The Radio City Christmas Spectacular By the Numbers
Last week I rounded up five reasons you should make seeing the Radio City Christmas Spectacular an absolute priority this holiday season.
In the very weird chance you’re not totally convinced yet, here are some fun facts about the nation’s #1 holiday show…
Photo courtesy Radio City Christmas Spectacular.
More than 1 million pairs of 3D glasses are distributed to patrons to experience the new “3DLive” scene featured in this year’s production.
It takes more than 250 people just to stage the Radio City Christmas Spectacular, including the cast and crew.
There is a cast of 150 including Rockettes, singers, dancers, musicians and more.
More than 1,200 costumes are worn in the show. Each Rockette changes costumes eight times during the show, and in a few of the changeovers, they have as little as 78 seconds in which to change their costumes.
The double-decker bus in the “New York at Christmas” scene weighs 7 tons! It’s 34 feet long and 12 feet high. In the course of the show’s 8-week run, it will travel approximately 37 miles onstage. When the bus is offstage, it hangs 23 feet in the air at stage left for storage.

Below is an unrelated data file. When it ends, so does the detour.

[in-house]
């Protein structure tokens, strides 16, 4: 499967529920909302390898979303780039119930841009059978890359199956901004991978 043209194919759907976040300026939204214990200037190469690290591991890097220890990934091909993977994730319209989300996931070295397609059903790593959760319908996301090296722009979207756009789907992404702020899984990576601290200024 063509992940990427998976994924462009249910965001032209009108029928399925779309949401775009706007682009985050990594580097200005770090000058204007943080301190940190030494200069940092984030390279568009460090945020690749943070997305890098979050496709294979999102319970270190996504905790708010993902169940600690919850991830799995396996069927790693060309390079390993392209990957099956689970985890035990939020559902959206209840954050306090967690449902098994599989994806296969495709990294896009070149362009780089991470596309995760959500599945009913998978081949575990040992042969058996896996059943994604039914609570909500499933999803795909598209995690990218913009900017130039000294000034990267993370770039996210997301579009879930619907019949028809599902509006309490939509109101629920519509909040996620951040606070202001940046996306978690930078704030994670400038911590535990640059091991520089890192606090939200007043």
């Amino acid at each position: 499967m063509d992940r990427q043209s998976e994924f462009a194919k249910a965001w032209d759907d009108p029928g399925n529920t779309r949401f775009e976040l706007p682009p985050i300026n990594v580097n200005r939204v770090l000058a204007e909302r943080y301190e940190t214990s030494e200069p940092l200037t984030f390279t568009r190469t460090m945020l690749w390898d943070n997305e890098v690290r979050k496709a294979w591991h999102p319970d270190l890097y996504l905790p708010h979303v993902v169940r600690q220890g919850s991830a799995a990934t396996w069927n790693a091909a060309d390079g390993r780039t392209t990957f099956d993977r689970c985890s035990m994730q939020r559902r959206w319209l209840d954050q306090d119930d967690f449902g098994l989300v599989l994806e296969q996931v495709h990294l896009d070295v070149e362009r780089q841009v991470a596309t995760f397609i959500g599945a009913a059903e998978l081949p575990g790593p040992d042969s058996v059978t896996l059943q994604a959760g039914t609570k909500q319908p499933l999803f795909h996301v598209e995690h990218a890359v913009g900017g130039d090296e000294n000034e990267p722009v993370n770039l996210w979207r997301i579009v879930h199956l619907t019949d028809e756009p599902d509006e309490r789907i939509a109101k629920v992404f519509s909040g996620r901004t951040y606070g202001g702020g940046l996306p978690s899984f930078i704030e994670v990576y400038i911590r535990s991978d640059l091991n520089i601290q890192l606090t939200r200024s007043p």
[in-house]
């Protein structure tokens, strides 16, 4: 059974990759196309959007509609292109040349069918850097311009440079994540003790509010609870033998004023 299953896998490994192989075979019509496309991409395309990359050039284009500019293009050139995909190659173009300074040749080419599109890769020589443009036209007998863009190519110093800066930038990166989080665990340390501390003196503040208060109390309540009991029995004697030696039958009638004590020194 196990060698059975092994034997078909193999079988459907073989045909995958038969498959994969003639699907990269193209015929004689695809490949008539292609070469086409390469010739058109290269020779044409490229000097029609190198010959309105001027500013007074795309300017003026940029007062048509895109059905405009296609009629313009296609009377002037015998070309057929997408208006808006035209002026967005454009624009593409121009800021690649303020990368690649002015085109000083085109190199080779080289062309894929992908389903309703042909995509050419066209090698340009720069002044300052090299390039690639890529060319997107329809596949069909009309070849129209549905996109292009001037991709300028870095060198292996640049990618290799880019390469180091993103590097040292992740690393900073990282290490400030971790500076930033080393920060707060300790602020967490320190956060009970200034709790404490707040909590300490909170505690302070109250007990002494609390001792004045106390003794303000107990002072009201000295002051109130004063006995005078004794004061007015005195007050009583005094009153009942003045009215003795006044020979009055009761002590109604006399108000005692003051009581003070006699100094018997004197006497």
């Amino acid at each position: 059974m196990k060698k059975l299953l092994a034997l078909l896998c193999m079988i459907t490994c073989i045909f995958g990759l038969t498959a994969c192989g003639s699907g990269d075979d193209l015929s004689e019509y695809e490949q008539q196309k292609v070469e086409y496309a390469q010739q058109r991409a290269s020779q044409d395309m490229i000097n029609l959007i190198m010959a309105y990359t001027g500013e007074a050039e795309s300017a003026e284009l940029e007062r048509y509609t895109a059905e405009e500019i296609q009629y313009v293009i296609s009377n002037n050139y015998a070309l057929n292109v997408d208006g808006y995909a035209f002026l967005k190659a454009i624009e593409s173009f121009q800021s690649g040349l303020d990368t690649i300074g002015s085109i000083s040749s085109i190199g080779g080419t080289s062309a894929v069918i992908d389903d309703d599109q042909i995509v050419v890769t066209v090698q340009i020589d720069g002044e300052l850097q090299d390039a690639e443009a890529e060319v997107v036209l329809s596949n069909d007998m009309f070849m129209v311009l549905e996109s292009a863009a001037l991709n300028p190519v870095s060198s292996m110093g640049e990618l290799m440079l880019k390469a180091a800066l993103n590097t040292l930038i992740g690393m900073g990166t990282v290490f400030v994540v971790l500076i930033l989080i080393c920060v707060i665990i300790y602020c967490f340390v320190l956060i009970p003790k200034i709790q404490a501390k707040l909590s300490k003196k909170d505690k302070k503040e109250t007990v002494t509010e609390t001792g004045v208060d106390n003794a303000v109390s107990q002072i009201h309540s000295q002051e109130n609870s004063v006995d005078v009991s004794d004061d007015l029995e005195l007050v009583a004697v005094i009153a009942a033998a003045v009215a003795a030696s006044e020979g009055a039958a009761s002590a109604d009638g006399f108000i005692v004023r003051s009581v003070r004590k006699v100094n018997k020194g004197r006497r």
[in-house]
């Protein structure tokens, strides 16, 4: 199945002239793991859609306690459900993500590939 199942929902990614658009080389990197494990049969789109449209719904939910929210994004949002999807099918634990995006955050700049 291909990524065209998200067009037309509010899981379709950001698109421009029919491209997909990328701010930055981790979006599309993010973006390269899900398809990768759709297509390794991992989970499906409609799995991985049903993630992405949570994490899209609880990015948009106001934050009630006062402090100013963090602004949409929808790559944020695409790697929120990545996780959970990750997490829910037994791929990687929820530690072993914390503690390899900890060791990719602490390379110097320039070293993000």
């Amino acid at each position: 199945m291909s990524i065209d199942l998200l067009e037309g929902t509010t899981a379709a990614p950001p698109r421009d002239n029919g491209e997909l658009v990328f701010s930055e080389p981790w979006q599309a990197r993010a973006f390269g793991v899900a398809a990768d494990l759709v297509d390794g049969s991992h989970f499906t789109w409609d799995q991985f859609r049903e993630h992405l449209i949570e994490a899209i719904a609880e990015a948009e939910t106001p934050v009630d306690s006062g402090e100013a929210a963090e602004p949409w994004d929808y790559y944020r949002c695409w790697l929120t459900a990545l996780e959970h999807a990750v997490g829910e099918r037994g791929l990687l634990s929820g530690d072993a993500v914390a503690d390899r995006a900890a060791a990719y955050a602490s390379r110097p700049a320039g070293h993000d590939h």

During the show’s run, the animals from the Nativity scene drink 450 bottles of water and eat 340 bales of hay and 560 loaves of 7-grain bread.
Both the “Parade of the Wooden Soldiers” and the “Living Nativity” scenes have been part of the Radio City show since 1933.
Throughout the season, the wardrobe department will go through more than 15,000 red dots used to brighten the cheeks of the Rockettes in the “Wooden Soldier” routine.
The production staff for every show includes 23 carpenters, 20 electricians, 15 prop people, 7 sound people, 28 wardrobe people, 2 projectionists, 5 stage managers, 8 animal handlers and 40 orchestra members.
180 laundry baskets
are used during each show to hold and carry the cast’s shoes, laundry and costumes.
Between the Rockettes, chorus and Santa, more than 1,200 pairs of shoes are worn per show.
350 loads of laundry
are done per week, non-stop most days, for 16 hours per day during the week, plus 20 hours per day over the weekend.
…and a partridge in a pear tree.